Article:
Guy McCaskie

 

Lesser Nighthawks

Nancy Christensen
 

Out doing some scouting for next weekend’s City Nature Challenge, I visited Rangeland Road this evening (Sunday April 22). Just after sunset, at least 8 Lesser Nighthawks flew in. Initially every bird was headed north, but by 7:30 they were swirling around. I think it probable that they are roosting in or near the Santa Maria Creek that crosses the southern part of the grasslands. Normally I don’t go looking for these birds on Rangeland until late spring, so I was happy to see them!

Other birds present tonight included Cattle Egrets (4), White-faced Ibis (2) and Bald Eagles (2). A pack of 8 coyotes was running together….

 

Nancy Christensen

Ramona

 

miscellanea, and empid status

lehman.paul@verizon.net
 

Some miscellanea the past couple days include:

Saturday, April 21:  Lesser Yellowlegs on atypical tidal mudflat habitat at J St.--but no surprise, it soon departed;  3 Brown Boobies off Seacoast Drive, Imperial Beach

Sunday, April 22:  adult Common Tern at Tijuana River mouth a pretty typical arrival date;  3 active Yellow-cr. Night-Heron nests over the bathrooms at the I.B. Sports Park

There have been some recent eBird rarity "alerts" involving single Hammond's Flycatchers, but that species is a very routine migrant during much of April and early May, with several per day not unusual on days with reasonable migrant activity. Perhaps they are flagged because they are empids with a fair misidentification rate? But they are not at all unusual, whereas Dusky Flycatcher is very rare (at best) along the coast, occurs more in May than in April, and is fairly regularly misidentified.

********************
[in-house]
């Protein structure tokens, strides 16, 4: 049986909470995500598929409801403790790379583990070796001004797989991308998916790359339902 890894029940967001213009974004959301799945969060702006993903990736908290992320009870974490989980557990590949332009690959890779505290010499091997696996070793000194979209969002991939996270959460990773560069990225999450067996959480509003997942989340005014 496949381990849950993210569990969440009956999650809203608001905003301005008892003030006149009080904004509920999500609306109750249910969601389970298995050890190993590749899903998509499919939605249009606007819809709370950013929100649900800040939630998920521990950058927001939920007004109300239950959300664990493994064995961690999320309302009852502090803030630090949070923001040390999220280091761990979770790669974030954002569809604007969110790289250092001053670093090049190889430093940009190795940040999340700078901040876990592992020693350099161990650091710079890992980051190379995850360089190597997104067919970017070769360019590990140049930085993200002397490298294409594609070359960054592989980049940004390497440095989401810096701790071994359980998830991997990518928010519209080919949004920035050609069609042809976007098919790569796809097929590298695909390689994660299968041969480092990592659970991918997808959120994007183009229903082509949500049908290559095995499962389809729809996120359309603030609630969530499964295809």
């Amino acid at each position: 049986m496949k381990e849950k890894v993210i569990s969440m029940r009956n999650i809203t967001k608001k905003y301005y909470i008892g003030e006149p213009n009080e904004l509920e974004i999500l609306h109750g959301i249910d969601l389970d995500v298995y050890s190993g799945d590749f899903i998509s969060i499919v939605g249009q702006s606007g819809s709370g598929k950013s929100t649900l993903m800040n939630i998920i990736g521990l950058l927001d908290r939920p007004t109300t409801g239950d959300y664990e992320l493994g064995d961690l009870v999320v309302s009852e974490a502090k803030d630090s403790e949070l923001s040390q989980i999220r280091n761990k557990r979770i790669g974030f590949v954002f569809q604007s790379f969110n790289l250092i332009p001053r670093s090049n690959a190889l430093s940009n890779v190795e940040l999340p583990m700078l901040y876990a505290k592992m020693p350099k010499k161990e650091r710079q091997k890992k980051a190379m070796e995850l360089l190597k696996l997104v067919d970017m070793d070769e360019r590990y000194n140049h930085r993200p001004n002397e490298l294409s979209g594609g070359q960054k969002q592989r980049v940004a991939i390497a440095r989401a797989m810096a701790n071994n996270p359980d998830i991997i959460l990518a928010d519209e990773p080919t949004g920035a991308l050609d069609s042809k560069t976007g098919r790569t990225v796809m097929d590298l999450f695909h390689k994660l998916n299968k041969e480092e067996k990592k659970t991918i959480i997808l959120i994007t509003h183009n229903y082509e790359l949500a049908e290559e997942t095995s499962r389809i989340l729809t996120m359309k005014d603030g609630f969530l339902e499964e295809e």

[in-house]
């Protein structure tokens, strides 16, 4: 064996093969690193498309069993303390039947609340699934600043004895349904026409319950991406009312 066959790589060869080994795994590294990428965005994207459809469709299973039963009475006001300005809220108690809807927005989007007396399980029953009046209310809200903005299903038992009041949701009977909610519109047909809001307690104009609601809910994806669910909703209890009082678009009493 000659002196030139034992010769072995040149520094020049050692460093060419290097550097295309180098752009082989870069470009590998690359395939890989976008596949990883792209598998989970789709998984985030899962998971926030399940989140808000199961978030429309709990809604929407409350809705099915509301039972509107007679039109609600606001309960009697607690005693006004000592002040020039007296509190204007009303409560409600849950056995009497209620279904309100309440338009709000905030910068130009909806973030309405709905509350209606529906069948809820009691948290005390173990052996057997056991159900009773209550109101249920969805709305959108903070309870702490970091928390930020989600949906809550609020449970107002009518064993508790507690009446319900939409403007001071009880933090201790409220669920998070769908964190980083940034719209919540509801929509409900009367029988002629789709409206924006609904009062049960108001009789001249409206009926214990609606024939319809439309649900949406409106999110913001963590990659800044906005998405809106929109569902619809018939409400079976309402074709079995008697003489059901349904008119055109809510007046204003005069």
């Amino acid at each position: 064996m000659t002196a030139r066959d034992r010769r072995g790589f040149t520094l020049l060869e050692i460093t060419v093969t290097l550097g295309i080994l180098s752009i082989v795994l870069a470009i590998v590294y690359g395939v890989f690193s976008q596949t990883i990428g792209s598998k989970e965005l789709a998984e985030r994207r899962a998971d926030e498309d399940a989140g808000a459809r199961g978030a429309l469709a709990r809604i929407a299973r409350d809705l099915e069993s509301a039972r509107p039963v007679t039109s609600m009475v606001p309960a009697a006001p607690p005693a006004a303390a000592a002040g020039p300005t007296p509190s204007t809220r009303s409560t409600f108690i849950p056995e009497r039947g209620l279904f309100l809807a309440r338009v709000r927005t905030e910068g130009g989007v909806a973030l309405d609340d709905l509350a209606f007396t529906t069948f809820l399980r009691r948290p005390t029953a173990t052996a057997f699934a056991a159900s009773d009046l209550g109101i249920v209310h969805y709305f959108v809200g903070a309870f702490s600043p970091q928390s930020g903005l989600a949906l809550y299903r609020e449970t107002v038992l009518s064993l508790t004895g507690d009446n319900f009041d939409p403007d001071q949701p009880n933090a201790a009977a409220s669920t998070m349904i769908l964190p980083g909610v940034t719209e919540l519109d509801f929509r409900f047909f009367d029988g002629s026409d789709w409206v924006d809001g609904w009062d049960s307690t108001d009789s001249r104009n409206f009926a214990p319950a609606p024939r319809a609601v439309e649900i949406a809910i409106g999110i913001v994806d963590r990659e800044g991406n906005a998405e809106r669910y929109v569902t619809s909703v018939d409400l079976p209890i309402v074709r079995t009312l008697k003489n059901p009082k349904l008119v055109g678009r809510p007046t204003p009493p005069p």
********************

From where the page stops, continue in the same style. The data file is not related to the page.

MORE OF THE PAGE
--Paul Lehman,  San Diego

La Mesa Yard birds

Anthony Fife
 

My La Mesa Yard (near Grossmont High School) has been pretty busy!

6 - Black Headed Grosbeak (3 males and 3 female/juveniles) seen eveyday for last week
2- Western Tanagers (males, seen daily week and half)
1- warbling vireo (seen mulitple times over last three days)
1 - pac-slope Flycatcher (nesting)
1- RCK
4- Cal Towhees
1- huttons vireo
100+ - misc birds (Hawks, lesser GF, Amer GF, House Finch, House Sparrow, crows, wrens, and flyovers)

Anthony Fife
La Mesa, Ca

SDFO Meeting announcement: Chasing a Desert Apparition: LeConte’s Thrasher,” by Jay Sheppard

Justyn Stahl
 

SDFO Event – April 24, 2018 at 6:00 pm is the next meeting of San Diego Field Ornithologists.

 

Program: “Chasing a Desert Apparition: LeConte’s Thrasher,” by Jay Sheppard. LeConte’s Thrasher is a poorly-known and little-studied species found in the hottest and driest deserts of the American Southwest and northwestern Mexico. Mr. Sheppard has spent years studying this enigmatic bird. He will be providing some of the results of his study and some insight into the daily life of this thrasher. A well illustrated presentation of the thrasher’s ecology will be followed by a detailed summary of its general biology. A color-marked thrasher population was studied near Maricopa, California, resulting in a better understanding of their daily lives, dispersal and movements. Other fascinating aspects of this shy bird’s life include information on reproduction, behavior, and vocalizations, as well as feeding and prey preferences. Numerous anecdotes will also be given in this talk. Jay’s monograph on this species is being published by the Western Field Ornithologists and is expected to be out this coming April. Jay is a retired ornithologist of the U.S. Fish & Wildlife Service and now lives in Laurel, Maryland.